Due to COVID-19, this past year has placed a tremendous burden on families and parents. We have had to deal with lockdowns, separation from loved ones, school closures and online learning, and shouldering additional responsibilities. As we mark the International Day of Families on 15 May and the Global Day of Parents on 1 June, we feature the very personal stories and coping strategies of our UN Volunteers – as partners, parents, children and more. In this first article, meet Khatera and Oluwatosin.
Khatera Danesh, national UN Volunteer Associate Political Affairs Officer with the UN Assistance Mission in Afghanistan (UNAMA) in Badakhshan Province
I got married in September 2019 and was blessed by God's mercy with a lovely baby boy whose name is Ali Arween. I am delighted to share my personal life experience with you and how I have balanced my private and professional life during COVID-19.
The most positive experience I have had during the pandemic was learning how to adapt to new circumstances, accept unexpected challenges, build resilience, show compassion, remain patient and support friends and families who were affected by COVID-19.
During the past year, I performed my tasks remotely from my home. This was coupled with certain challenges, such as how to handle business and take care of my beloved child, who required my constant attention. Great planning has been a major reason which allowed me to prudently take care of my child and carry out my official duties successfully. My child has enjoyed my company and my supervisors have shared their gratitude for my achievements. So COVID-19 has had a positive side.
A negative challenge imposed by the pandemic is that it has kept me away from friends and close family, as we had to observe quarantine. The non-availability of durable electricity and internet has also been an extra challenge adversely affecting my daily life and performance of my planned assignments in a timely manner.
We learnt the most valuable lesson over the past year: how life can change in the blink of an eye. We have learned that there is no guarantee in life, and we should value life, family, health and every little thing we took for granted before, because, God forbid, we may not get a second chance.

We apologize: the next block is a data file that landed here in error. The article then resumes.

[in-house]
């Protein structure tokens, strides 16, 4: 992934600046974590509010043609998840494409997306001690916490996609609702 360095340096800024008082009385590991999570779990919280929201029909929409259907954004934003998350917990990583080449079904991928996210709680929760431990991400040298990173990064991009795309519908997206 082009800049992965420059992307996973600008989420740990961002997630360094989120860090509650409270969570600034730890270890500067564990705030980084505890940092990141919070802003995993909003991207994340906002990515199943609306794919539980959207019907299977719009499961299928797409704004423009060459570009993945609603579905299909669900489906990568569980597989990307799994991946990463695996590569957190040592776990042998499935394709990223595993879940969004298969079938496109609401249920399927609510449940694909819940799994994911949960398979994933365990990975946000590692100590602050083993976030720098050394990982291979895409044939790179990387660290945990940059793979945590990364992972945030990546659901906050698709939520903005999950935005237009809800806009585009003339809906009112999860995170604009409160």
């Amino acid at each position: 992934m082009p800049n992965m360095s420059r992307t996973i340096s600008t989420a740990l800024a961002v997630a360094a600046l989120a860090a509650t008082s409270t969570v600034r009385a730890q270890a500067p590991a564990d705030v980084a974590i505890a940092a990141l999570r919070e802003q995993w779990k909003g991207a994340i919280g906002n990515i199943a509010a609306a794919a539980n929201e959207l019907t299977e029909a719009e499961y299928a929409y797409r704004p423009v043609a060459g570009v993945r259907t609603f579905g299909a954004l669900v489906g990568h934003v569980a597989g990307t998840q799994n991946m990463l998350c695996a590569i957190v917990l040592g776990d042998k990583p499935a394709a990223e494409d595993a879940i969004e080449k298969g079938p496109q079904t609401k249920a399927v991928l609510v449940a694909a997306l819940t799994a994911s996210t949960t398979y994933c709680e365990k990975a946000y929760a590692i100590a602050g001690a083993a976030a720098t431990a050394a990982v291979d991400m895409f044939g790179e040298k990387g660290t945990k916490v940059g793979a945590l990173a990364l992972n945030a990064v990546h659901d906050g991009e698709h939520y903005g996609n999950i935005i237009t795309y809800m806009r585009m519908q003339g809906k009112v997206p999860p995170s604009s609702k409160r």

I invite you to be generous and merciful with your respected colleagues, friends, relatives and family around you and to do your best to be an effective person in your organization and your society.
Oluwatosin Jegede, national UN Volunteer Programme Associate with the HIV and Health Section of the UN Office for Drugs and Crime (UNODC), Nigeria
The biggest challenge COVID-19 has posed to me personally, was having to combine work with family matters. My children were doing online schooling during the lockdown and I had to support their learning process. I helped them with homework, while still working actively on programmes relating to the health of people in prisons.
I completed a three-day training on COVID-19 risk prevention for staff of the Nigerian Correctional Service on a day I had forgotten was my birthday, and was featured on UNV Nigeria's #MyExperience Twitter programme.
In 2020, the COVID-19 lockdown and restriction of movement gave me the opportunity of staying home with my family for at least six consecutive months. This was the first homestay of its kind in six years and definitely a positive!
Learning from the past year, my words of advice for other parents are:
Irrespective of the stress you might experience while trying to meet the needs of your family, it is imperative to keep in mind that they may need your presence more than the money. Striking a balance between work and life is essential and cannot be over emphasized.